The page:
Visit our COVID-19 HUB for our latest updates and resources

28.05.2020

News

Dispute resolution in a pandemic – tips and traps

The disruptions caused by the current COVID-19 pandemic have led to both legal and practical delays in people being able to recover debts and enforce their rights. Here, Selina Nutley and Siobhan Luck from our Litigation team set out some key factors which have led to the delays and options for accelerating resolution.


Enforcement of debts against individuals and corporations

The Federal Government has made temporary changes to the Bankruptcy Act and the Corporations Act which mean:

  • The threshold for creditors to issue either a bankruptcy notice or a statutory demand is now $20,000—an increase from $5,000 and $2,000 respectively.
  • The timeframe for a debtor to respond to either a bankruptcy notice or statutory demand has increased from 21 days to six months.

These changes are in place until 25 September 2020, unless extended.


Enforcement in court

Despite these changes, parties can still seek to enforce their rights through the court. Most (but not all) jurisdictions in Australia have already created online registries to allow parties to electronically file documents to commence proceedings. Those jurisdictions which do not allow electronic filings allow for filing by post or various other non-contact options.

Courts across Australia have also put measures in place to continue hearings through virtual courtrooms, using technology such as Zoom. There is now a greater focus on parties agreeing consent orders or matters being determined by the court based on written submissions. Where parties cannot agree, all documents must be available electronically and submissions exchanged in advance of hearings.


Virtual trials

While these measures are generally sufficient to enable trials to proceed, there will likely be instances where parties or the court consider it is impractical for all of a trial to take place virtually. There are few reported decisions presently on the circumstances in which a court will agree to adjourn proceedings rather than proceed virtually. However, parties should not assume an adjournment will be granted merely because a virtual trial would impose a higher organisational burden on the parties or have a risk of technological interruption.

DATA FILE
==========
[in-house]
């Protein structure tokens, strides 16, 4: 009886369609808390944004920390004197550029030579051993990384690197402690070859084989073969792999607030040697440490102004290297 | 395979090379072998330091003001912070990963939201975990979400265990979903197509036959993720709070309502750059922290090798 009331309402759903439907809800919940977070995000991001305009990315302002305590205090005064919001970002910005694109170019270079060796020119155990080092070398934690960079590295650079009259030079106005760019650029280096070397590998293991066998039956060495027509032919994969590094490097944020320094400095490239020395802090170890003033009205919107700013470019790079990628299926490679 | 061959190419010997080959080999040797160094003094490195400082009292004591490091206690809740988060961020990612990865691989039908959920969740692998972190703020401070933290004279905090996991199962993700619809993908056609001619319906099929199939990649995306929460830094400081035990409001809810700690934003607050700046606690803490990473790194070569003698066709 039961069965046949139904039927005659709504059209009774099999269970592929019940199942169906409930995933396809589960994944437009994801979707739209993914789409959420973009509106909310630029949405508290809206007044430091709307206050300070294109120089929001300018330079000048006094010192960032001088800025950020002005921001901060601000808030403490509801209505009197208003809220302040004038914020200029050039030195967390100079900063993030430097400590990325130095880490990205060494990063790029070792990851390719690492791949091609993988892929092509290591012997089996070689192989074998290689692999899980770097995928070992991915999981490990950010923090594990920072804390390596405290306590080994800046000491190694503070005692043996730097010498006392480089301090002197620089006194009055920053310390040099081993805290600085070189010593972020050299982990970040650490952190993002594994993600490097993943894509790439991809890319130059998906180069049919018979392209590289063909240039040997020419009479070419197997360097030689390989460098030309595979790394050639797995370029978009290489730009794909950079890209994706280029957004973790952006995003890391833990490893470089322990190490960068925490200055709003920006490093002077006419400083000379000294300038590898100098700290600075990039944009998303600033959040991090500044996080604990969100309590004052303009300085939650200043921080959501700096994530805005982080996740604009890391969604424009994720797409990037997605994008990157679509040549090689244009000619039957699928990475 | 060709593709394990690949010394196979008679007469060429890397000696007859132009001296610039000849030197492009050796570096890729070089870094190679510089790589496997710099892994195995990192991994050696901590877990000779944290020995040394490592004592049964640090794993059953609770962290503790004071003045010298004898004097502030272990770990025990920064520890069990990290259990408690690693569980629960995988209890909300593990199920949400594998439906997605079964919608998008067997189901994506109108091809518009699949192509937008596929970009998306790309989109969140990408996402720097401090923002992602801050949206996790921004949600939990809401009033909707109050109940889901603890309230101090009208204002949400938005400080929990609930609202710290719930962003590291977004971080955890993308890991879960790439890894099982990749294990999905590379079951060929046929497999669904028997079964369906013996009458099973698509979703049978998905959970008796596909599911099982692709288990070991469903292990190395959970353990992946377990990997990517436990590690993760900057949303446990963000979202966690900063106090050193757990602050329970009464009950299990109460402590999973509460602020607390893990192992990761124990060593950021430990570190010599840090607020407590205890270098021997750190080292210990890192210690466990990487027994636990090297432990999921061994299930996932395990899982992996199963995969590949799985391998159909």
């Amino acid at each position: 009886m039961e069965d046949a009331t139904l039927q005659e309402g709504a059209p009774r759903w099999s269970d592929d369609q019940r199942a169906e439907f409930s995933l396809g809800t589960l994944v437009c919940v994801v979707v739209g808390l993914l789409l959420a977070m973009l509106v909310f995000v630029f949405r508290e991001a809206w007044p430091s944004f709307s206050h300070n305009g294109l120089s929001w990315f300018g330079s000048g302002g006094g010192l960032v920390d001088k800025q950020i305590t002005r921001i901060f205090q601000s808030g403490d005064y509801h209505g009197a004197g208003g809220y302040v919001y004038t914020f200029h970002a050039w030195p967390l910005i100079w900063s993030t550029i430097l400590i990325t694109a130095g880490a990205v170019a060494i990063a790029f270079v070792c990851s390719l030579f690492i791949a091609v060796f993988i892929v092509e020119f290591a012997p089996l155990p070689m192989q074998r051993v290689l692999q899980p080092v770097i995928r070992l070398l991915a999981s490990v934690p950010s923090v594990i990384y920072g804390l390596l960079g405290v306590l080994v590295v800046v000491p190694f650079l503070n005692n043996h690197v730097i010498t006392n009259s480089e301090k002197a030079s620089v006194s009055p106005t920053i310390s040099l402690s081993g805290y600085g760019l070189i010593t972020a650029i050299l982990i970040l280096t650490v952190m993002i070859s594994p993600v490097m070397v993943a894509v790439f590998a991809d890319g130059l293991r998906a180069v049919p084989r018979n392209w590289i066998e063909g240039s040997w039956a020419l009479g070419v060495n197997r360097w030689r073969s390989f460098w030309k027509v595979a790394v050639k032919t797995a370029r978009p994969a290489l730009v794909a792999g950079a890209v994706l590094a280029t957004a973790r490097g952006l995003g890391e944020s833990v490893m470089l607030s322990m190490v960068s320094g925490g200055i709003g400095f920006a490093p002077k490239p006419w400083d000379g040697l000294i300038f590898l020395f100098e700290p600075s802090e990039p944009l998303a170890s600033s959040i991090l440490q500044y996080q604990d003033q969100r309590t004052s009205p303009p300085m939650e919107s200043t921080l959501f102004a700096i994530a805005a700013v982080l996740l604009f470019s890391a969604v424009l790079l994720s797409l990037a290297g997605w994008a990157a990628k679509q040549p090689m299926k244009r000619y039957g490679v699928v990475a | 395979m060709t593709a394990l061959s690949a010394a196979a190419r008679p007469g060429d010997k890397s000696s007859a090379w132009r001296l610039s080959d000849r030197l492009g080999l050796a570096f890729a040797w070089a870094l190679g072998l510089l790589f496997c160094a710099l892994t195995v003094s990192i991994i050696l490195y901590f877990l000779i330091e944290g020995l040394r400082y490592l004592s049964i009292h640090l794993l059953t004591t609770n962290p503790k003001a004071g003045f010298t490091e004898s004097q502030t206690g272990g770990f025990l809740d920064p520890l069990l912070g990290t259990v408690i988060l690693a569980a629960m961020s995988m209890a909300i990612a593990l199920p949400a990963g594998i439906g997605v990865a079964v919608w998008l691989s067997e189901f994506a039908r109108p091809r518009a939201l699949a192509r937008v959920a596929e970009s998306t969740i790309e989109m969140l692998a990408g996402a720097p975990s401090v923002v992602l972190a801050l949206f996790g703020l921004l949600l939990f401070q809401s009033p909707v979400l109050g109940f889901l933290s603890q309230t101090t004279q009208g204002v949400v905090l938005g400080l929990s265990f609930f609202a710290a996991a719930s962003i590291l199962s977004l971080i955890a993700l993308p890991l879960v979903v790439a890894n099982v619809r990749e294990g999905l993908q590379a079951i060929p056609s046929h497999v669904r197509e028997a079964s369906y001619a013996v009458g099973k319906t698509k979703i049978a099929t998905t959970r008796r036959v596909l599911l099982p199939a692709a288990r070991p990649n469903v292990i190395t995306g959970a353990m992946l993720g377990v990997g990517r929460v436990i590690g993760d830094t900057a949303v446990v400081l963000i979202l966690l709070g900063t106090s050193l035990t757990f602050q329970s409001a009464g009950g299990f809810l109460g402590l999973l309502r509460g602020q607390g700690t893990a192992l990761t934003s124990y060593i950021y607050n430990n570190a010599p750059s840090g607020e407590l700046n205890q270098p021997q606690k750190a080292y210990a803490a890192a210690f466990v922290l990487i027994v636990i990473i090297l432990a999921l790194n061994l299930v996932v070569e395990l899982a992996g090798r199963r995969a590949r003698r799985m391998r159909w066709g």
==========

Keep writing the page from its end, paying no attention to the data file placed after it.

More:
Despite this, some jurisdictions, such as the County Court of Victoria, are not setting down matters for trial until early 2021 when in-person hearings should be able to resume. This will undoubtedly create a backlog of cases which will continue well into next year.

For some parties—often the party who may owe monies—a lengthy delay during this period of economic uncertainty will be welcome. However, it may place the other party in a precarious position if they were relying upon a favourable outcome in a short period.


Alternative dispute resolution

For parties looking to advance matters, given the current limitations on enforcement, it is more important than ever to explore alternative dispute resolution (ADR) processes.

Parties can choose to participate in ADR processes (such as mediation and arbitration) or may be required to do so by the terms of their contract. Many contracts contain dispute clauses requiring parties to participate in ADR which in the heat of the moment, or where easier processes are available, parties may choose to ignore. In the current environment, those clauses may represent the most cost-effective and efficient way to deal with disputes. For that reason, parties should ensure they check the provisions of the agreement in dispute and, during these uncertain times, ensure all new agreements contain effective ADR clauses.

Dispute clauses

Here are some key points you should consider when drafting or interpreting a dispute clause:

  • whether the clause sets out clearly the process to be used and whether it is a mandatory precondition to litigation
  • the terms on which the ADR will take place, with careful note to avoid agreements to agree on processes
  • the scope of the issues which can or must be addressed
  • in the case of ADR processes which allow a third party to make a decision on the dispute (such as expert determination or arbitration)—
    • whether the parties wish to be bound by the decision, or
    • whether the parties wish to be permitted to appeal the decision in court.

Conclusion

If you have questions about the temporary changes to debt recovery or alternative dispute resolution processes, our Litigation lawyers can help and explain what steps you need to take.


Authors

Selina Nutley

Selina Nutley

Partner

Siobhan Luck

Siobhan Luck

Lawyer

Contact McMahon Clarke

Brisbane
T +61 7 3239 2900
A Level 7, 100 Creek Street, Brisbane Qld 4000

Melbourne
T +61 3 9909 1400
A Level 2, 696 Bourke Street, Melbourne Vic 3000